These extracellular particles are critical mediators of MΦ-induced invasion as proven by the fact that the respective particle-free supernatant had no effect, although it should still contain all of the soluble factors we have identified earlier as indispensable for invasion [33]. Obviously, MΦ-derived MV and Exo serve as carriers of Wnt 5a to the tumor cells where, after uptake, it becomes detectable intracellularly. Wnt 5a on these particles is biologically active and essential for induction of tumor cell invasion since Wnt 5a-negative P-MV do not enhance invasion, and Wnt 5a depletion via Evi knockdown antagonizes the proinvasive effect. The fact that invasion induced by Wnt 5a-positive MV from SK-BR-3 cells is only partially reversed by Wnt 5a depletion implicates that there are additional vesicle-associated factors involved.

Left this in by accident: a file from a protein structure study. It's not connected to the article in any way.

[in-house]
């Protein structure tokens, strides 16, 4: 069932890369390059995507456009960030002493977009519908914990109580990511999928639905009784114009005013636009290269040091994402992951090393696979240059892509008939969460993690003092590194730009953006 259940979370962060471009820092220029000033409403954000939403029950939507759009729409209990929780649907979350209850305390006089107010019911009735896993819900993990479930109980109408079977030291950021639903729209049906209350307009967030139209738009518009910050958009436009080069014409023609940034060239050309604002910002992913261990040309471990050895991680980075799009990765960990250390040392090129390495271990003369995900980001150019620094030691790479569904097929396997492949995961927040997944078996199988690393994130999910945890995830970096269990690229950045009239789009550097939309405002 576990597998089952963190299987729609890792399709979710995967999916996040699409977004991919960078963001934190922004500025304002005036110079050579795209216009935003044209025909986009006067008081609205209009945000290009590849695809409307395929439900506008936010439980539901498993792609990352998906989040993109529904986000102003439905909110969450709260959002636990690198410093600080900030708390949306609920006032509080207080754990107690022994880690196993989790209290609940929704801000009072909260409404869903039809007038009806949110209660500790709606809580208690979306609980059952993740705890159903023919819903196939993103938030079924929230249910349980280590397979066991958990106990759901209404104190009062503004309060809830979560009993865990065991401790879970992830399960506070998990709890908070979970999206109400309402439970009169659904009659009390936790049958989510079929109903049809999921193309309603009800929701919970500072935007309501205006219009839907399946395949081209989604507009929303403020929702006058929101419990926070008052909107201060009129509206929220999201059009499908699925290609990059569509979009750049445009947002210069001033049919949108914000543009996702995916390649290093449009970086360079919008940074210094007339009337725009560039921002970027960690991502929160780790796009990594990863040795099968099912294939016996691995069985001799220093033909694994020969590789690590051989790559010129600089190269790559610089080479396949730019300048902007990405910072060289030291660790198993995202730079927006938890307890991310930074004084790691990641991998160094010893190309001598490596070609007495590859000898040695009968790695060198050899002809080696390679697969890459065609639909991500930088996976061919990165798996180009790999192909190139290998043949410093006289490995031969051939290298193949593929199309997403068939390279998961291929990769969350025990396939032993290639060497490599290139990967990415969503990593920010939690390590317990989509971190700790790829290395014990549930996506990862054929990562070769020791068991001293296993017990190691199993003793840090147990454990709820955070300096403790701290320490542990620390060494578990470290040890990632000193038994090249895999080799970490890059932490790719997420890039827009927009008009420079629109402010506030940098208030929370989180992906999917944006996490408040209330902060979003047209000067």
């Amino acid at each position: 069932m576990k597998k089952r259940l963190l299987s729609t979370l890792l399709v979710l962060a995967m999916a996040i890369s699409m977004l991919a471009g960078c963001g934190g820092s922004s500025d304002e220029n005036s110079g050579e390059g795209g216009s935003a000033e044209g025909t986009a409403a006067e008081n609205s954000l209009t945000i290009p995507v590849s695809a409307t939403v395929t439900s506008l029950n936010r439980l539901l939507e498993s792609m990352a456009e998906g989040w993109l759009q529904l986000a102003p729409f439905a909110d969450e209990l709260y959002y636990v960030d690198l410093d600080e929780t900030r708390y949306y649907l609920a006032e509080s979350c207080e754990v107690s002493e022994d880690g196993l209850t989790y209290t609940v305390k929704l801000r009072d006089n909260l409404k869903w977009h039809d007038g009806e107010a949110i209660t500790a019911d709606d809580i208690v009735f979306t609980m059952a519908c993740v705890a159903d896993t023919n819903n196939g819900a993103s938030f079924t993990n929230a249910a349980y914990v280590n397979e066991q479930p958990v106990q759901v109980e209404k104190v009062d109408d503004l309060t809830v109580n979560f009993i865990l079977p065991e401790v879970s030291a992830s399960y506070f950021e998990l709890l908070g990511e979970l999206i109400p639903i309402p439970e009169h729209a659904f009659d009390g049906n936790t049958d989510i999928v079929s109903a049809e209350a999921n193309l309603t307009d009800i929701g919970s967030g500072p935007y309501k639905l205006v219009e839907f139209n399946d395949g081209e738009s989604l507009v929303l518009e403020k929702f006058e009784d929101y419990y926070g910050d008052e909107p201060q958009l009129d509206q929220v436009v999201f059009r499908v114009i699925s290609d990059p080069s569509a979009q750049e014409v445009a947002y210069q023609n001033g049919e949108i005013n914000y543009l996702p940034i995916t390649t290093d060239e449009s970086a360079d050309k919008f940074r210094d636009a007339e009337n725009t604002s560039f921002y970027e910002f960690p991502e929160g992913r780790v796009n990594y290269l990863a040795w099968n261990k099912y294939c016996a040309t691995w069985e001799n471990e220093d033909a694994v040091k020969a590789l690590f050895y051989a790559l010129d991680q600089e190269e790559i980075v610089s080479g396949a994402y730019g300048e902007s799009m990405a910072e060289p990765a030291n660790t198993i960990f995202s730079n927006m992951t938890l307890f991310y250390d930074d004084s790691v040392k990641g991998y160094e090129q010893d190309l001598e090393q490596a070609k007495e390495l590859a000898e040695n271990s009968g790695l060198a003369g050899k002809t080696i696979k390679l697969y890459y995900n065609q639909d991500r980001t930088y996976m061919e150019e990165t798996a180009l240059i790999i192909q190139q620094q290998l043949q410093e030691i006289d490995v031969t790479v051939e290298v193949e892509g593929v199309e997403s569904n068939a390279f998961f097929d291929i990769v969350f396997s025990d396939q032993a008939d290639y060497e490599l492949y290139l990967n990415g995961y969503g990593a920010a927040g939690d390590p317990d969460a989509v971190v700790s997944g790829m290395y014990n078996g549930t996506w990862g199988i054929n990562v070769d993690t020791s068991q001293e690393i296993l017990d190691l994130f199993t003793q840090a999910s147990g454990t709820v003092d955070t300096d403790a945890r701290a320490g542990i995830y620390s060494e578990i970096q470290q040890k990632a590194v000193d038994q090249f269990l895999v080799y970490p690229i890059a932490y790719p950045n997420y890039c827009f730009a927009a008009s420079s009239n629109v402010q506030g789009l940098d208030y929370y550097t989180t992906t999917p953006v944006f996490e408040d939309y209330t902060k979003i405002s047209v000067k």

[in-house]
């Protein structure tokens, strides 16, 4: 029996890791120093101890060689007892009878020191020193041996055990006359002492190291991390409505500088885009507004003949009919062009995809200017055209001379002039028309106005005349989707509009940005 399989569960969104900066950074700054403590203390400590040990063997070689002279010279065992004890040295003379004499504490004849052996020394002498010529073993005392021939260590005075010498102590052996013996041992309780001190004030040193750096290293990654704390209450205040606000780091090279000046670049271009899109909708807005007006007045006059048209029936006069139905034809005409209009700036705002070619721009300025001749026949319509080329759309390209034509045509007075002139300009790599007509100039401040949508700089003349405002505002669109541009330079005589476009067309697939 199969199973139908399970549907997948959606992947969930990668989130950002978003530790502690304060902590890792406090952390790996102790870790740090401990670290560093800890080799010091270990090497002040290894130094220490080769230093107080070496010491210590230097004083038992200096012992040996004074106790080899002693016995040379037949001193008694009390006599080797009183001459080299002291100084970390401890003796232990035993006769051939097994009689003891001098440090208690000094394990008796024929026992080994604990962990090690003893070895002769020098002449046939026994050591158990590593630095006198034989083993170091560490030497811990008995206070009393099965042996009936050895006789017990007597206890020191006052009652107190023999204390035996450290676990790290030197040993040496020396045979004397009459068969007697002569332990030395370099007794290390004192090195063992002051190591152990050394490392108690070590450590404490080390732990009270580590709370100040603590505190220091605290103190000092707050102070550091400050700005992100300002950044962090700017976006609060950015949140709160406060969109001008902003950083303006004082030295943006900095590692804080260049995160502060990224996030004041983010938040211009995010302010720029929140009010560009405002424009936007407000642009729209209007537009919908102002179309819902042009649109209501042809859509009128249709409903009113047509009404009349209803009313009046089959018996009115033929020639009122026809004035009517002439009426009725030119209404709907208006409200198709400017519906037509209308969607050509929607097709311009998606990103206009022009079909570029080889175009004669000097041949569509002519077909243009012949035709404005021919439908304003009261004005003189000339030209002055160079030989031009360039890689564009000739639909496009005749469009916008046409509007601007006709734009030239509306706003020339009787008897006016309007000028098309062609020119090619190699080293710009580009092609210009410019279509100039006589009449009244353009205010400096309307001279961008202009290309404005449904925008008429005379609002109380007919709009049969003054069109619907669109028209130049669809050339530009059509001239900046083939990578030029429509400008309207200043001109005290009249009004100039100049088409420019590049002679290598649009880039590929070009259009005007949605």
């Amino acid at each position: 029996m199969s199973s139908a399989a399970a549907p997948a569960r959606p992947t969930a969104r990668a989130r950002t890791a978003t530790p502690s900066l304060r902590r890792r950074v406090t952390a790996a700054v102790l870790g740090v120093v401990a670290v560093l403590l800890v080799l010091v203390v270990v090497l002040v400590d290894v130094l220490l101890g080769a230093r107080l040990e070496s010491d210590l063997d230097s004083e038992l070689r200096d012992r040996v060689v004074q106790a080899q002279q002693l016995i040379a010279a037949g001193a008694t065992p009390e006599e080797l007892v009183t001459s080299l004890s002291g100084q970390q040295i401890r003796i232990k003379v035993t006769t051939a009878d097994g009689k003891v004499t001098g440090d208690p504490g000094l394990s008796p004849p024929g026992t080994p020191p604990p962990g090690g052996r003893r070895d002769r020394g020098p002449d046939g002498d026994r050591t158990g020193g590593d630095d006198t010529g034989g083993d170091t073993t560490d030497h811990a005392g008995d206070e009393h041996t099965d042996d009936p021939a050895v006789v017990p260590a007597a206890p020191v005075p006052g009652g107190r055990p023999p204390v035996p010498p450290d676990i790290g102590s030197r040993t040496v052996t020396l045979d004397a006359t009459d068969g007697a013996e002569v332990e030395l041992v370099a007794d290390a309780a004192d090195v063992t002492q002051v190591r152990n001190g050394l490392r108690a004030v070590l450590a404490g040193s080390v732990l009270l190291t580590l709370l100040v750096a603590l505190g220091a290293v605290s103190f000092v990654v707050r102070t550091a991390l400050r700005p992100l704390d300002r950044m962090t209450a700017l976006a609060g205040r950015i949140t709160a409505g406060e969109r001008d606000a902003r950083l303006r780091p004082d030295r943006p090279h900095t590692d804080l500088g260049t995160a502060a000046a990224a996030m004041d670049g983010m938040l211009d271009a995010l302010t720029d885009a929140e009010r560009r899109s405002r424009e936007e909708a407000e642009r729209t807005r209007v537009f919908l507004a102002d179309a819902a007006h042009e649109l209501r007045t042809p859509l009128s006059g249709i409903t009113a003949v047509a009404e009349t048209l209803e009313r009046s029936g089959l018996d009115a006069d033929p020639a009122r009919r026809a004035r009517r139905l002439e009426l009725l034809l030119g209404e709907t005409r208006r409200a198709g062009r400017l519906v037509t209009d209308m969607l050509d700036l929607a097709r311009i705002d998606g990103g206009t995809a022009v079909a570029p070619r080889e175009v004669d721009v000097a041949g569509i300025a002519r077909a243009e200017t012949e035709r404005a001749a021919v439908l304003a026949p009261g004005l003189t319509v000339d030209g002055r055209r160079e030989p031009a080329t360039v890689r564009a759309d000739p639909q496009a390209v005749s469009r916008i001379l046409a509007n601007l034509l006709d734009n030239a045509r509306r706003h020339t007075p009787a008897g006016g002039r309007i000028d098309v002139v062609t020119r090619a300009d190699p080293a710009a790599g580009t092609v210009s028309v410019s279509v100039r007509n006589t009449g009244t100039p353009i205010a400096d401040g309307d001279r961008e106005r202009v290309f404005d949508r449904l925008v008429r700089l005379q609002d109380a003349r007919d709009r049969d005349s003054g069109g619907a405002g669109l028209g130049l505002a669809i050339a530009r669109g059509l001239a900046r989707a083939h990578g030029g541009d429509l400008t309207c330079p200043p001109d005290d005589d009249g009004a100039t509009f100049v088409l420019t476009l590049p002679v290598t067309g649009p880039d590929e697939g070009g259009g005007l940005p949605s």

The way how T-MV and T-Exo, in contrast to vesicles of benign provenience, selectively induce Wnt 5a in MΦ and whether they act at the cell membrane or intracellularly is still not completely clear. MV are known to be non-specifically ingested via endocytosis [34]. Consistently, MΦ rapidly incorporated T- as well as P-MV. However, MV uptake alone did not decide on Wnt 5a induction since this was caused only by T-MV. Moreover, inhibition of endocytosis by dynasore did not counteract Wnt 5a upregulation and subsequent export. This argues against a similar effect as recently described for fibroblast-induced cancer cell motility [35]. There, fibroblast-derived Exo were internalized into breast cancer cells, loaded with cancer cell-derived Wnt 11 and then recycled to activate non-canonical Wnt signaling in these cells. Our findings, in contrast, suggest a still to be defined ligand-receptor interaction at the MΦ surface.